We are half way through the severe storms scientists’ residency at the Exploratorium and all is going well. We are testing many new ideas during this residency, some of them changes based on the evaluation from the last year. The scientists and explainers are working together at exhibits in the main thoroughfare of the museum. In the space is the storm chasing vehicle, a van de Graaff generator, the tornado exhibit, and the outdoor cart (a bike designed for explainers to ride around the Palace of Fine Arts, stop anywhere, and do an activity). Visitors of all ages are engaged within the space with some of them staying for an extended time (upwards of 20-30 minutes).

One thing the explainers are working on for this project is a floor walk. A floor walk allows explainers to lead visitors around the floor and give them a more in-depth experience with exhibits around a central topic. At the end of last week, the two lead explainers (those working with the severe storms scientists) practiced their floor walk with their fellow explainers, the scientists, and me. One exhibit that we explored more deeply was the tornado. We used tinsel to see how the air is flowing and therefore forming a tornado. We also explored how bubbles would act within the exhibit (http://www.flickr.com/photos/hmscvisitorcenter/6989941183/). I learned that the Exploratorium has a room devoted to bubbles. Yes, a closet that is filled with everything bubble related. Hmmm….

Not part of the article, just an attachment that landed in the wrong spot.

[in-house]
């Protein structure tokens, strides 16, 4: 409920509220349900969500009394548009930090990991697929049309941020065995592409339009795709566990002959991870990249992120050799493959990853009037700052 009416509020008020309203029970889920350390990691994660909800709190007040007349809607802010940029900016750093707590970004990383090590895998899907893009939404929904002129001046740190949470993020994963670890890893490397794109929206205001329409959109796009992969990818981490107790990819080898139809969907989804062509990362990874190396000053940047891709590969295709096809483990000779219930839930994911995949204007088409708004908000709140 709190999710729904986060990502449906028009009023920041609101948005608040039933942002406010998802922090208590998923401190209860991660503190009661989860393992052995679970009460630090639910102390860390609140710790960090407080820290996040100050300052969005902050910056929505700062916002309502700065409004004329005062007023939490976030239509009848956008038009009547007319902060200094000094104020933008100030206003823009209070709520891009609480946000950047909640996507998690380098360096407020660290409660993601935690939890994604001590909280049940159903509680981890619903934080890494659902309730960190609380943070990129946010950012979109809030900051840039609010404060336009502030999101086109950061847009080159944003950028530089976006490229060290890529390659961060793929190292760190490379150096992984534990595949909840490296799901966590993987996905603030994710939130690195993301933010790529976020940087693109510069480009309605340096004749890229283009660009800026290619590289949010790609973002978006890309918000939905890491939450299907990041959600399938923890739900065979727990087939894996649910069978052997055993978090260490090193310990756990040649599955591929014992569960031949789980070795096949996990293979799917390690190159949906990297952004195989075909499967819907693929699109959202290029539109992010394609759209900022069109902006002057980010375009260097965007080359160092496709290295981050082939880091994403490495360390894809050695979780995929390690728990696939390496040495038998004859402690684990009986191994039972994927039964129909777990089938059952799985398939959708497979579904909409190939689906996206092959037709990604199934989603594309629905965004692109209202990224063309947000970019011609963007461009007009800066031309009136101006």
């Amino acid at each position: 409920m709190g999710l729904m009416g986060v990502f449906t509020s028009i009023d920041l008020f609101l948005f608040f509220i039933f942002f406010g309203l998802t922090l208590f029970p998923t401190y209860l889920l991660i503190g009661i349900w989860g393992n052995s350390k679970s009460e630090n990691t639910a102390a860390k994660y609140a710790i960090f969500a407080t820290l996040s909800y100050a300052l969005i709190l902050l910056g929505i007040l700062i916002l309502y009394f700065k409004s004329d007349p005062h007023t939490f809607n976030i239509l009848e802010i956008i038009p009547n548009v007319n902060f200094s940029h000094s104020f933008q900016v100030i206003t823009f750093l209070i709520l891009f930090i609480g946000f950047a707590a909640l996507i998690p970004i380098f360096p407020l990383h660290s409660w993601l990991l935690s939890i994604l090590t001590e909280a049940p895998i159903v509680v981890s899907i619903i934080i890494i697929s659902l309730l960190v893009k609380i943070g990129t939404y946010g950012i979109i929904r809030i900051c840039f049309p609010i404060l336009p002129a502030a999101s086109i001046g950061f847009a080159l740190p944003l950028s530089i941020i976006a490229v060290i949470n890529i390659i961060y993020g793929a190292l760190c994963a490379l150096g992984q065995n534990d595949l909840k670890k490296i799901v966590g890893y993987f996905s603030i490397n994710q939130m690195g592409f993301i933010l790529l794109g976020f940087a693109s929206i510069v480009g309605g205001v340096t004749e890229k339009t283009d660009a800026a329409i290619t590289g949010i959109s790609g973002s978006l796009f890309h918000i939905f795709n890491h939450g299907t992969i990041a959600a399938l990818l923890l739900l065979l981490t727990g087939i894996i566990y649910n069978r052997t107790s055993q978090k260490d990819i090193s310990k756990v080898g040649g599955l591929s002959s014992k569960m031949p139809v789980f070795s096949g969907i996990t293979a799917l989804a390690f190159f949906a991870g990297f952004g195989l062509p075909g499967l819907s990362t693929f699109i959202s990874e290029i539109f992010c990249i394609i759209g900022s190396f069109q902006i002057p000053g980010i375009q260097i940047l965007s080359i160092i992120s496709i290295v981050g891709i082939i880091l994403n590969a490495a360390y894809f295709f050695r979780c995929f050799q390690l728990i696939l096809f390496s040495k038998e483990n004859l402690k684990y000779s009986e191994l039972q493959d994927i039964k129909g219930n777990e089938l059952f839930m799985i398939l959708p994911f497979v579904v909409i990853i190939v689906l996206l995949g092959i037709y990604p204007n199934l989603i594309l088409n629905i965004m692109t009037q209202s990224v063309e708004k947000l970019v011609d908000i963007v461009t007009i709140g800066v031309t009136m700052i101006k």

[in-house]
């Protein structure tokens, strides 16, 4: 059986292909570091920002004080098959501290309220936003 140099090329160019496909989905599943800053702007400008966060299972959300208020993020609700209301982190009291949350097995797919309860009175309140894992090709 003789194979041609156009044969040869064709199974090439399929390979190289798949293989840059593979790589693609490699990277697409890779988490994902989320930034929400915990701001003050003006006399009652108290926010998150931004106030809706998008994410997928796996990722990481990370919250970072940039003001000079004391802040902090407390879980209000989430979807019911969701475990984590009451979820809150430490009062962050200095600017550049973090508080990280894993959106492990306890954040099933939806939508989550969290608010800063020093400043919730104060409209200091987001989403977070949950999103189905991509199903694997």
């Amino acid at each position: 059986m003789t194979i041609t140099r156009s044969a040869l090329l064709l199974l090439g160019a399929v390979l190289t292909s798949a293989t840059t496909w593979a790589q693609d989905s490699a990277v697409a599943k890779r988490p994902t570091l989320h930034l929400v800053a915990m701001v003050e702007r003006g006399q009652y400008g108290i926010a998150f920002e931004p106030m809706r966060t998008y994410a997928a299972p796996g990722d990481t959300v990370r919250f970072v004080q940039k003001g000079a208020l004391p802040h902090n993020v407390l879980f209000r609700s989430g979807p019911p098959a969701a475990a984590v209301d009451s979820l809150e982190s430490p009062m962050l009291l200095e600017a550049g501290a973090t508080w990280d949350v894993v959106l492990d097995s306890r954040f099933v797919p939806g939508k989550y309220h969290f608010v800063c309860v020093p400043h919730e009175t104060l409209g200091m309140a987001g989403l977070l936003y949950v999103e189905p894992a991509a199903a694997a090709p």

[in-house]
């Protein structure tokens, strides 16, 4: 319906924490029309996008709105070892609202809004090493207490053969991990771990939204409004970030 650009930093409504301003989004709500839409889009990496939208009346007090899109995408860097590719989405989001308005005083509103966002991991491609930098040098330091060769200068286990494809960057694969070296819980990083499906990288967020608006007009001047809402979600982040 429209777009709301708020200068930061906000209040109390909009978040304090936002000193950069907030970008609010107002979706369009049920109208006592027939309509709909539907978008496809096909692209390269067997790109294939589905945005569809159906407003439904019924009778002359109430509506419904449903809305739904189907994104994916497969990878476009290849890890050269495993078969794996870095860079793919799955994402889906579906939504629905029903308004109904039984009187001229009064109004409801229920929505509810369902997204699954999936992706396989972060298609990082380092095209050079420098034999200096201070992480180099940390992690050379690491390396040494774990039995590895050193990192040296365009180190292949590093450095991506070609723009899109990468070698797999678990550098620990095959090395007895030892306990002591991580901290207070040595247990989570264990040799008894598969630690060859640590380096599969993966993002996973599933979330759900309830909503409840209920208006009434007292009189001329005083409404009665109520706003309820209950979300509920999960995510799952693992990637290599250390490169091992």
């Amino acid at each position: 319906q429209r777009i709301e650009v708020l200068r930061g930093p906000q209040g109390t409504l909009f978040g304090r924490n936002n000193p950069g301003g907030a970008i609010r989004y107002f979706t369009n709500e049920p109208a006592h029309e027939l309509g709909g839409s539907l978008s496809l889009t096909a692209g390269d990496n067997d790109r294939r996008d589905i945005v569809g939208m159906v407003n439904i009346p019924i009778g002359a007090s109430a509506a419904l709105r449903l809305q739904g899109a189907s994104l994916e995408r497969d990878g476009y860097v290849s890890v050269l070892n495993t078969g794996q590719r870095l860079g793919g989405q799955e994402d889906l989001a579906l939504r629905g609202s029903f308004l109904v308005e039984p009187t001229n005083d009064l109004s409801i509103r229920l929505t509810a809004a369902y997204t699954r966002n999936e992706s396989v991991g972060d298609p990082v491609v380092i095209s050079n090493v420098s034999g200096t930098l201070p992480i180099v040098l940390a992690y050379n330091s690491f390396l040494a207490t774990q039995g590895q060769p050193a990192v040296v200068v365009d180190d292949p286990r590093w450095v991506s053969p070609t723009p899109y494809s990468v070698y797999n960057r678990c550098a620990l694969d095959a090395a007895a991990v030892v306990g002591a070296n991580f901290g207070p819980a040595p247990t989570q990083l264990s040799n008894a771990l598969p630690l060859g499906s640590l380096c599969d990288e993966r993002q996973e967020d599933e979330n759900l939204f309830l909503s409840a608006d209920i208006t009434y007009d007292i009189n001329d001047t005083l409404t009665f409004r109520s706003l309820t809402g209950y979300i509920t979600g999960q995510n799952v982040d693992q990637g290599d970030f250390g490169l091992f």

There is nothing like celebrating Pi Day at the Exploratorium! The scientists’ time on the floor was cut a little short today due to Pi Day festivities, but it was fun taking it all in. The field trip explainers, who spend a lot of time working directly with the scientists on this project, put on an amazing performance of an original song, which I recorded for your viewing pleasure. Sitting in our afternoon meetings we could hear the celebration continue. There was a parade of the digits of pi that worked its way through the museum. And let’s not forget actual pie (I had a piece of strawberry pie and chicken & spinach quiche).

This was a special Pi Day celebration for the Exploratorium. A physicist at the Exploratorium founded Pi Day and it is the last year the museum will celebrate Pi Day at the Palace of Fine Arts (the museum moves to Pier 15 in 2013). More information and Pi Day activities can be found at http://www.exploratorium.edu/pi/index.html.

I need to give a shout out to the band, Buffon’s Needle, in the video.
Adam Green, keyboards
Chas Thomsen, bass
Lok Chan, guitar
Ryan Juan, drums
Khamara Pettus, lead vocals
Remaining field trip explainers, back-up vocals

And sorry for the late post, using the iPad along with editing and uploading videos is a learning experience!